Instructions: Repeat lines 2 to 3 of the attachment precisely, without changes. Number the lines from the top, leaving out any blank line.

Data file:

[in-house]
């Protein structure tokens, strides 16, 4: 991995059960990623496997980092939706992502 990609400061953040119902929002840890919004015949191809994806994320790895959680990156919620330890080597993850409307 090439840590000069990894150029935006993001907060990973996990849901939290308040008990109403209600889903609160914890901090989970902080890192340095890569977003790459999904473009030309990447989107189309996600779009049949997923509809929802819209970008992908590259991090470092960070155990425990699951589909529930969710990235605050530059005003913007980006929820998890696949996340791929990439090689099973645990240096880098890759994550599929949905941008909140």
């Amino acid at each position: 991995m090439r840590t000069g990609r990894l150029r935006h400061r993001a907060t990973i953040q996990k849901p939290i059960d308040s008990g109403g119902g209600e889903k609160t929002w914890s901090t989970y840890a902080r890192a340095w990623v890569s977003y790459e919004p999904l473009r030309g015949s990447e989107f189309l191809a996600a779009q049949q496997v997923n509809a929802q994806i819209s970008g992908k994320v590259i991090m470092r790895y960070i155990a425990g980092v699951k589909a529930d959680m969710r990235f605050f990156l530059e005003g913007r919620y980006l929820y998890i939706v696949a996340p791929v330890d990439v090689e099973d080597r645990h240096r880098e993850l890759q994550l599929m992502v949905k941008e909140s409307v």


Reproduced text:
């Protein structure tokens, strides 16, 4: 991995059960990623496997980092939706992502 990609400061953040119902929002840890919004015949191809994806994320790895959680990156919620330890080597993850409307 090439840590000069990894150029935006993001907060990973996990849901939290308040008990109403209600889903609160914890901090989970902080890192340095890569977003790459999904473009030309990447989107189309996600779009049949997923509809929802819209970008992908590259991090470092960070155990425990699951589909529930969710990235605050530059005003913007980006929820998890696949996340791929990439090689099973645990240096880098890759994550599929949905941008909140």
């Amino acid at each position: 991995m090439r840590t000069g990609r990894l150029r935006h400061r993001a907060t990973i953040q996990k849901p939290i059960d308040s008990g109403g119902g209600e889903k609160t929002w914890s901090t989970y840890a902080r890192a340095w990623v890569s977003y790459e919004p999904l473009r030309g015949s990447e989107f189309l191809a996600a779009q049949q496997v997923n509809a929802q994806i819209s970008g992908k994320v590259i991090m470092r790895y960070i155990a425990g980092v699951k589909a529930d959680m969710r990235f605050f990156l530059e005003g913007r919620y980006l929820y998890i939706v696949a996340p791929v330890d990439v090689e099973d080597r645990h240096r880098e993850l890759q994550l599929m992502v949905k941008e909140s409307v």